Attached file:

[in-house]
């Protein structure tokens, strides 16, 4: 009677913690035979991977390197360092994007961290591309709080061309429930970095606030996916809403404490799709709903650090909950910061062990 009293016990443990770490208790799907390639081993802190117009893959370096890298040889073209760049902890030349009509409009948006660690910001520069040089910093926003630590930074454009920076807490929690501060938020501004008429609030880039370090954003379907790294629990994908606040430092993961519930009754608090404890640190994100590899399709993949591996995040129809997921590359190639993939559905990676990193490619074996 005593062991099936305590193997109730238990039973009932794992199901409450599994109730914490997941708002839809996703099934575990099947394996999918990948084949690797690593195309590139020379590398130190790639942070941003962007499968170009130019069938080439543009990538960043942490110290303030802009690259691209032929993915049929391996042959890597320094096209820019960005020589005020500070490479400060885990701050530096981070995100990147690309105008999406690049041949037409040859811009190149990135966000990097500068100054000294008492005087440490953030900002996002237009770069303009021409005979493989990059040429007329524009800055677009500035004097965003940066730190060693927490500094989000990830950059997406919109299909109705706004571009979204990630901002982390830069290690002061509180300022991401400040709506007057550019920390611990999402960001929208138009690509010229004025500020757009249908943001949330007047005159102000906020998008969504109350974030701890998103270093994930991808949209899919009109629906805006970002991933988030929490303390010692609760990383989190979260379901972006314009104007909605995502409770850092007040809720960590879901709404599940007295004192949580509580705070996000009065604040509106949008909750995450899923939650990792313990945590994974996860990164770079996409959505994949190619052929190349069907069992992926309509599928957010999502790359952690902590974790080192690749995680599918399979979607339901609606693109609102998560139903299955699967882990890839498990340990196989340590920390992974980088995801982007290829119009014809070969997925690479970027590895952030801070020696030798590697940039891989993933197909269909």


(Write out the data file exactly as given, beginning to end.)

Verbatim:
[in-house]
């Protein structure tokens, strides 16, 4: 009677913690035979991977390197360092994007961290591309709080061309429930970095606030996916809403404490799709709903650090909950910061062990 009293016990443990770490208790799907390639081993802190117009893959370096890298040889073209760049902890030349009509409009948006660690910001520069040089910093926003630590930074454009920076807490929690501060938020501004008429609030880039370090954003379907790294629990994908606040430092993961519930009754608090404890640190994100590899399709993949591996995040129809997921590359190639993939559905990676990193490619074996 005593062991099936305590193997109730238990039973009932794992199901409450599994109730914490997941708002839809996703099934575990099947394996999918990948084949690797690593195309590139020379590398130190790639942070941003962007499968170009130019069938080439543009990538960043942490110290303030802009690259691209032929993915049929391996042959890597320094096209820019960005020589005020500070490479400060885990701050530096981070995100990147690309105008999406690049041949037409040859811009190149990135966000990097500068100054000294008492005087440490953030900002996002237009770069303009021409005979493989990059040429007329524009800055677009500035004097965003940066730190060693927490500094989000990830950059997406919109299909109705706004571009979204990630901002982390830069290690002061509180300022991401400040709506007057550019920390611990999402960001929208138009690509010229004025500020757009249908943001949330007047005159102000906020998008969504109350974030701890998103270093994930991808949209899919009109629906805006970002991933988030929490303390010692609760990383989190979260379901972006314009104007909605995502409770850092007040809720960590879901709404599940007295004192949580509580705070996000009065604040509106949008909750995450899923939650990792313990945590994974996860990164770079996409959505994949190619052929190349069907069992992926309509599928957010999502790359952690902590974790080192690749995680599918399979979607339901609606693109609102998560139903299955699967882990890839498990340990196989340590920390992974980088995801982007290829119009014809070969997925690479970027590895952030801070020696030798590697940039891989993933197909269909």